My name is Susan, and I’m a recovering pantry hog.
I started buying frivolous and expensive pantry items when my oldest was a baby. Sleep-deprived and covered in poop and spit-up, I found great solace in my corner grocery’s condiments aisle. By the time I went back to work, my pantry was bursting with glacéed chestnuts, tinned sardines and Major Grey’s chutney.
My oldest is almost 15, and I think the glacéed chestnuts are still on my shelf. I shudder to think how much money I spent on pricey pantry items I never used.
I’m not alone. I see a lot of pantries in my work, and most are overstocked.
Of course, every kitchen needs basic supplies. Cooking oils and vinegars, kosher salt and spices, canned beans and pastas … those must-have items should grace your pantry shelves at all time.
But pantry hogs want more. We stuff our shelves with tapenades and nut oils; with pestos and preserves that we never use. Eventually the stuff expires or turns rancid. And we’ve wasted several pretty pennies.
Pantry hogs, there is a better way! Rather than believing all those food magazines and investing in each month’s pricey product du jour, choose just four or five splurge-worthy items that you know you’ll use.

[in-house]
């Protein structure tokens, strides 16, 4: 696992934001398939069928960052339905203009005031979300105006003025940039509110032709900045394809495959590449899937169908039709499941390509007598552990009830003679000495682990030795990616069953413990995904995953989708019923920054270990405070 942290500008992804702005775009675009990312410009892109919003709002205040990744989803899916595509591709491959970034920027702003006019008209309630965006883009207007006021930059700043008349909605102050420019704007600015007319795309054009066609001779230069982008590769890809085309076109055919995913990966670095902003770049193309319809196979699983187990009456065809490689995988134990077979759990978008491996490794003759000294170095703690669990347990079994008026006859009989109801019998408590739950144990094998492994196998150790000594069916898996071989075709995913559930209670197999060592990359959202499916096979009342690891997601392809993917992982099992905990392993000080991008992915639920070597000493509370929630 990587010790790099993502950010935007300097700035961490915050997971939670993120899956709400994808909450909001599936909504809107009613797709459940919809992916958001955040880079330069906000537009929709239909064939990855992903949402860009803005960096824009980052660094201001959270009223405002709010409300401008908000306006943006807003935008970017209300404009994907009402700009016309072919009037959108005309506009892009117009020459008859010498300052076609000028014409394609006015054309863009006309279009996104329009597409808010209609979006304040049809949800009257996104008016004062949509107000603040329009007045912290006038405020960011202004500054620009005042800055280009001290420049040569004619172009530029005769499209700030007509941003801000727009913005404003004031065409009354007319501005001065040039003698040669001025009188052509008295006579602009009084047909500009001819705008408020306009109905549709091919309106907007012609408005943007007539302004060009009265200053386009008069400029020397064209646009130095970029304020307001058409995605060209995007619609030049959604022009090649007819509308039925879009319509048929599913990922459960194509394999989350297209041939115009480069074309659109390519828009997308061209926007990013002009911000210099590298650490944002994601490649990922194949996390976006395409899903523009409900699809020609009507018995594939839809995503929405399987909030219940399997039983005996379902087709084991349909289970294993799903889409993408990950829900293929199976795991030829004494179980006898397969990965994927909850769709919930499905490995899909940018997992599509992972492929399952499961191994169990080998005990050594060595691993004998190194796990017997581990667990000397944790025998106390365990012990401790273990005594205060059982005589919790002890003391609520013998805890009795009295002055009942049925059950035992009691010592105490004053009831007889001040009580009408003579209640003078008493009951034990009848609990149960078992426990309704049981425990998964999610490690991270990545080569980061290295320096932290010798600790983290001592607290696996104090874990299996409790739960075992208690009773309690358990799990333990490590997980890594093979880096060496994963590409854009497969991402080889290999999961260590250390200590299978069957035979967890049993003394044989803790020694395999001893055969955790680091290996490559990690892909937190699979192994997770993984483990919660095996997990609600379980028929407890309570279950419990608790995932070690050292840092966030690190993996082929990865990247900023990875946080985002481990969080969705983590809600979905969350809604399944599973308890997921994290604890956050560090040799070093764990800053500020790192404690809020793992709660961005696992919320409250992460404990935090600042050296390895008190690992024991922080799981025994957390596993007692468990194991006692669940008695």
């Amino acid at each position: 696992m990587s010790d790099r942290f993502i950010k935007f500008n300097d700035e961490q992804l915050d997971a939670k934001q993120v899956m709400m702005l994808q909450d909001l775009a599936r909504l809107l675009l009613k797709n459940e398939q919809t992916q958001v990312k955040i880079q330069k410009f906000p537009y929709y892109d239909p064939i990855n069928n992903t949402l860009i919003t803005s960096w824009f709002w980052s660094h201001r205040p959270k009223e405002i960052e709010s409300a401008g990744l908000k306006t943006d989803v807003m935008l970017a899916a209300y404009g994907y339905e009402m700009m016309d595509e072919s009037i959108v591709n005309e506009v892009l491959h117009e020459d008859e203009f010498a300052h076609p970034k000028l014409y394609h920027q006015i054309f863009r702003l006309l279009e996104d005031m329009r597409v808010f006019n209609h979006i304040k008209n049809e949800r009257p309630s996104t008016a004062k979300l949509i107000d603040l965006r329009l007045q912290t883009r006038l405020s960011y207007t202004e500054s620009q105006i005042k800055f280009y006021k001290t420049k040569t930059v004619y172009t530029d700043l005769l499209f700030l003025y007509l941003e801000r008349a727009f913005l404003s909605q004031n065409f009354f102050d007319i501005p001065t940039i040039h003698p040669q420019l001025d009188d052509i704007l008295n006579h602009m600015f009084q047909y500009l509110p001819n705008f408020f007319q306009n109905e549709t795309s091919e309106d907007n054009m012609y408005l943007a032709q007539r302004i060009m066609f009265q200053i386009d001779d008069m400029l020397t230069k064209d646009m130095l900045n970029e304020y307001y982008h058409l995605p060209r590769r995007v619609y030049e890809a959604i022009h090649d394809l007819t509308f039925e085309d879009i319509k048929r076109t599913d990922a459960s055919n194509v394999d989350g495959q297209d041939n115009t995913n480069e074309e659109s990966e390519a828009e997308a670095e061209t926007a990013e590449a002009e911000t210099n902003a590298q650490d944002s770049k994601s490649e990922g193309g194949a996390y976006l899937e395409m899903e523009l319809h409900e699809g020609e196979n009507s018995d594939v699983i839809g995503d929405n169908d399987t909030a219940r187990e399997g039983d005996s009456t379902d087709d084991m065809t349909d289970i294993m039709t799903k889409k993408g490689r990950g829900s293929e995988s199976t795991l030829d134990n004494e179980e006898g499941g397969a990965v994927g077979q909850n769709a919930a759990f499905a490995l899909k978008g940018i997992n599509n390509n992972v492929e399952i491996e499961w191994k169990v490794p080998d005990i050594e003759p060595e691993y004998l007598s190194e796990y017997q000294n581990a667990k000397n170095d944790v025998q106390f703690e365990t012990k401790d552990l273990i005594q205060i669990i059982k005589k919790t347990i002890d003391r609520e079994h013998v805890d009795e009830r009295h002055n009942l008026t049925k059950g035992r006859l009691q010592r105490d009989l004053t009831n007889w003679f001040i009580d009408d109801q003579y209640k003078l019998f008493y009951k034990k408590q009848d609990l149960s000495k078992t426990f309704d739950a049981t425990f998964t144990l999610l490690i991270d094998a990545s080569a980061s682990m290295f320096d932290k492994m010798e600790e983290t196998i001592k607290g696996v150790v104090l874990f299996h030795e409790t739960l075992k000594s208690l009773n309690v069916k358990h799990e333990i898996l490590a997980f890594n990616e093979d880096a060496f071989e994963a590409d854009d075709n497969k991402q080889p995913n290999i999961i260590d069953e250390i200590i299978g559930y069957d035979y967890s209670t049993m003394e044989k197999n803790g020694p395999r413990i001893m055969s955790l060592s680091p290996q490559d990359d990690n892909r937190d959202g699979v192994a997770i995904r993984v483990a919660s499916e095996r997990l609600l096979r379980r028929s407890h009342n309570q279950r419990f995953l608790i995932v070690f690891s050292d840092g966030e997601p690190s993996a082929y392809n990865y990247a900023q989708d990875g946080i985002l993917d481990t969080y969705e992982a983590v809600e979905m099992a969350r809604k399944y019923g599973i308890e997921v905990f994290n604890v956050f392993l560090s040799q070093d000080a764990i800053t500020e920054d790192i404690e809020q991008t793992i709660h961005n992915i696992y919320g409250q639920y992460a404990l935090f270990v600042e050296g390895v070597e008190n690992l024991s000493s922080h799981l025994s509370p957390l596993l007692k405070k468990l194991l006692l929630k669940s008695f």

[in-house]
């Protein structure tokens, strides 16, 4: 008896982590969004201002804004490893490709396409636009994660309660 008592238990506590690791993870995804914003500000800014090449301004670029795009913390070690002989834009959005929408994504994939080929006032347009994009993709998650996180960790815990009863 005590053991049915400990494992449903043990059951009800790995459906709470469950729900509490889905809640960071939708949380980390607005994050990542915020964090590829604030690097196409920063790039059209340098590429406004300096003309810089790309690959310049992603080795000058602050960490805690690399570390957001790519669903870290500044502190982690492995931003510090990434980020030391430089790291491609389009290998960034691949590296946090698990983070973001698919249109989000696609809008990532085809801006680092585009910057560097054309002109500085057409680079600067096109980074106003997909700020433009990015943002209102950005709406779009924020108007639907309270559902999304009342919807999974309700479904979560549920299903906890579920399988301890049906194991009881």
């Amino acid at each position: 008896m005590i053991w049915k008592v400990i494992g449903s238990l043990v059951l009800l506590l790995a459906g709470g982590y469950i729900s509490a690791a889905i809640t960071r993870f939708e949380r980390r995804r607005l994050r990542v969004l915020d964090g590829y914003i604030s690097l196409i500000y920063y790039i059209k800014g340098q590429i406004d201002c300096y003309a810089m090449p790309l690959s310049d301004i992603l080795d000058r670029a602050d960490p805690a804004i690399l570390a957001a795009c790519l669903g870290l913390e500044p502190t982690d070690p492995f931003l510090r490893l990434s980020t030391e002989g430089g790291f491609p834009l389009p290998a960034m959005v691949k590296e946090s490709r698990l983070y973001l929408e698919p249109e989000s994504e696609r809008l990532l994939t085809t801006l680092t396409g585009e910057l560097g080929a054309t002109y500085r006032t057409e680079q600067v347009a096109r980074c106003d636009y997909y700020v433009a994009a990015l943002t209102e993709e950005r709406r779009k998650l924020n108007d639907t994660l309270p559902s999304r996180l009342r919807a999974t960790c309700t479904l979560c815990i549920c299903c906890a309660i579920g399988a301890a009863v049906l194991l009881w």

If you aren’t sure what those might be, here are my top five:1. Preserved lemons. I adore Les Moulins Mahjoub’s natural preserved lemons. Their spicy/salty kick is wonderful when tucked inside poultry or nestled under a chicken’s skin (https://dinnerbysusan.wordpress.com/2012/08/20/a-chicken-rises-from-my-ashes/). They can be cut into tiny pieces and used as a relish atop baked fish. They can be minced and stirred into risottos. Purists will tell you to eat just the rind, but I gobble down the entire lemon and love every tangy, bracing morsel. You can find Les Moulins Mahjoub’s natural preserved lemons at Williams-Sonoma for about $13 or at other specialty purveyors. Locally, I buy mine at La Cuisine (http://www.lacuisineus.com/) in Alexandria, VA. 2. Sea salt. I listened to cooks wax rapturous about sea salt for years and didn’t get it. Kosher salt seemed fine to me. Then during a visit to my favorite hometown kitchen store (https://dinnerbysusan.wordpress.com/2012/08/07/nostalgia-in-a-coffee-mug-or-why-i-love-my-hometown-prydes/), I bought a tin of Caravel Gourmet French Fleur de Sel ($12.50). I’m so glad I did! Sprinkled judiciously on risottos or roasted baby potatoes, it coaxes extra flavor and adds a touch of crunch. When sprinkled on top of a chocolate-frosted cake, it adds a deliciously salty counterpoint to the sweetness of dessert. 3. Dried mushrooms. Less than an ounce of dried porcini, chanterelle or woodland mushrooms gives an intense flavor boost to whatever you’re cooking. I like to reconsititute dried ‘shrooms and add them to my favorite tomato sauces (https://dinnerbysusan.wordpress.com/2012/09/19/in-defense-of-velveeta/). I also like to crumble them dry into fresh mushroom soup. Or plump them in water and add them to a green bean saute. FungusAmongUs (http://www.fungusamongus.com/) offers a wide range of organic dried mushrooms. ($5-plus for 1 ounce) and can be found at most organic markets. 4. Anchovy paste. At a tad over $2, anchovy paste isn’t a huge investment. But it will pay outsize dividends in your cooking. This is what I turn to when my pesto is a little too sweet. When my potato salad dressing seems cloying. When my Parmesan dip needs a bit more depth and nuance. Start small — just a drop or two at a time will do. Mix the paste well into whatever you’re cooking, and taste. You shouldn’t taste fish. Rather, your dish should suddenly have a fuller, more satisfying feel. 5. Chile de Arbol. These Mexican chiles are my new favorite ingredient. I bought a 1-ounce package of India Tree Chile de Arbol at La Cuisine for about $6 last December. The fiery little peppers add a smoky spice to whatever you cook. I’ve crumbled them in pasta sauce, then added dollops of sour cream to tame the bite. I’ve taken the advice of Chef Suzanne Goin and sizzled them with garlic and rosemary before making soup. And I’ve put them into this recipe, adapted from Chefs Yotam Ottolenghi and Sami Tamimi by way of Bon Appetit magazine. Invest in your own package and enjoy the fruits of a pared-down pantry yourself! Salmon In Spicy Tomato Sauce (adapted from Bon Appetit) (Please don’t let the number of ingredients deter you from trying this. Simply assemble everything before you start. Use the sauce in other ways, too: It’s delicious paired with chicken or spooned over roast potatoes.) Heat 2 tablespoons olive oil in a skillet over medium-high heat. Salt and pepper four 6-ounce salmon fillets, then dredge them in 3 tablespoons flour, shaking off the excess. Sear in oil 2 minutes on one side; then 1 minute on the other side. Remove to a plate and wipe out the skillet. In a small bowl, combine 6 small, minced garlic cloves, 1 tablespoon caraway seeds, 2 teaspoons sweet paprika, 1 1/2 teaspoons ground cumin, 1/4 teaspoon cinnamon and 2 tablespoons olive oil. Heat 3 tablespoons olive oil in the skillet. Add 1 Chile de Arbol, broken in half, and saute for 30 seconds. Remove chile, then add the garlic-spice mixture. Saute 30 seconds. Carefully stir in 2 tablespoons tomato paste and 1/2 cup water. Bring to a simmer for 30 seconds, then stir in 2 tablespoons lemon juice and 2 teaspoons sugar. Season with salt and pepper. Return salmon fillets to pan. Cover and reduce heat to medium-low. Cook fish for 5-7 minutes. Remove pan from heat, uncover, and let fish cool slightly. Sprinkle with cilantro to taste before serving.